iPhone Components Are Developed All Over the World
This article is published in collaboration with Statista
by Anna Fleck
Apple’s new iPhone 13 Pro is a remarkable feat of international cooperation. With its battery developed by the China-based company Sunwoda Electronic, the display by Samsung and LG from South Korea, and the glass casing by Corning from the USA, the iPhone unites the work of companies from around the globe. On further inspection, you’ll find that the microchips are designed by third-party manufacturers, the flash memory is developed by Kioxa from Japan, and the display port interface is from NXP Semiconductors in the Netherlands.
The iPhone is the cash cow of Apple’s entire organization, with around half of the company's turnover being brought in by the signature product. But much like every other tech giant, in order to remain competitive, Apple is constantly on the lookout for ways to diversify. In 2021, the company’s entertainment division, iTunes and Apple TV, accounted for a 19 percent share of sales. Their smart speakers and wearables - such as their Apple Watch - have also seen growth in recent years. Meanwhile, the shares brought in by their Macs and iPads has remained relatively consisten, at around 10 percent.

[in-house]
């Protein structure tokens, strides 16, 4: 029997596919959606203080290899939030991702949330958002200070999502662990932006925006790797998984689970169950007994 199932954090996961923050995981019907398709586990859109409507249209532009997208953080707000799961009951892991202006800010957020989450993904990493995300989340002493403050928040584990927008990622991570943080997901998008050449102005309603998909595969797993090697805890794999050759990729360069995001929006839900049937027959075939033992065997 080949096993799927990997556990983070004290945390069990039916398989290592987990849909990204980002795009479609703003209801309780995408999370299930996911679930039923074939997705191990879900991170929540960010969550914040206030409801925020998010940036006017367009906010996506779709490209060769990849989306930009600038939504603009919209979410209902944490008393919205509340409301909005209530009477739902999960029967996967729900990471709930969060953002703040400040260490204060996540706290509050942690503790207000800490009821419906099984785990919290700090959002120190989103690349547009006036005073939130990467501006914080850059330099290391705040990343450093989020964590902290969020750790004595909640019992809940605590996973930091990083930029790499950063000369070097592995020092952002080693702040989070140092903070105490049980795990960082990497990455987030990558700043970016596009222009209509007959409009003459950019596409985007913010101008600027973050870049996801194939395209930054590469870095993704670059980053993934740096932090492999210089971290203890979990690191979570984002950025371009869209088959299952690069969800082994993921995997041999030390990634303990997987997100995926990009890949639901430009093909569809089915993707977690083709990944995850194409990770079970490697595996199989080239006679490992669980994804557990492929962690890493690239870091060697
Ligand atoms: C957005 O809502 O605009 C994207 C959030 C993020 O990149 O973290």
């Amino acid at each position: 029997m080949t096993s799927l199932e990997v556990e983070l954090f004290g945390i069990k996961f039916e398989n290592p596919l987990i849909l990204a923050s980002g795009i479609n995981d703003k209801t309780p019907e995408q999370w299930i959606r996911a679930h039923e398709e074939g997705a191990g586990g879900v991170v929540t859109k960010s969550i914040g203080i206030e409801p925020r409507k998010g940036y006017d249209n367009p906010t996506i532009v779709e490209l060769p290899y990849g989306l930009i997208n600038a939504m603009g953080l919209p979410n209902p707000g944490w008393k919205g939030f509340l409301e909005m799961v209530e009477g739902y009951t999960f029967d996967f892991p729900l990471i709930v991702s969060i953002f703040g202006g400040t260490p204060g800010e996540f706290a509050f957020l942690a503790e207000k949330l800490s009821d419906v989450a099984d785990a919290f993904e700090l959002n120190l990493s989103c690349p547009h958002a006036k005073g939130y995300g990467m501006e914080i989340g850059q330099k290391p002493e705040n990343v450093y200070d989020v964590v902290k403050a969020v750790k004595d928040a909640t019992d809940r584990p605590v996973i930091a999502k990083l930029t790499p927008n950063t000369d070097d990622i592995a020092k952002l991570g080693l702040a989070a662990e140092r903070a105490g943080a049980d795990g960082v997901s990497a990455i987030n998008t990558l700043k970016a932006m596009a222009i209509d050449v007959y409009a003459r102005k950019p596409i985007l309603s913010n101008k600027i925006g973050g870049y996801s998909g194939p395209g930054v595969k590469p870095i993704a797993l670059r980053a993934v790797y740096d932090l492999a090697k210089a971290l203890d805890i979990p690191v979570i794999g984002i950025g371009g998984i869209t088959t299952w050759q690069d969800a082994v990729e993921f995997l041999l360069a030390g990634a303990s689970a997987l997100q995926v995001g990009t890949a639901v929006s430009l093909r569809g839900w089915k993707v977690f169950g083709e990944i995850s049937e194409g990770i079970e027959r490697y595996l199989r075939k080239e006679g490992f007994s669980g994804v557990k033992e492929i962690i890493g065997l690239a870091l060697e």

As data from the Statista Global Consumer Survey shows, the iPhone’s popularity varies greatly from country to country, with Apple's bestseller particularly favored in Australia, Switzerland and the USA.
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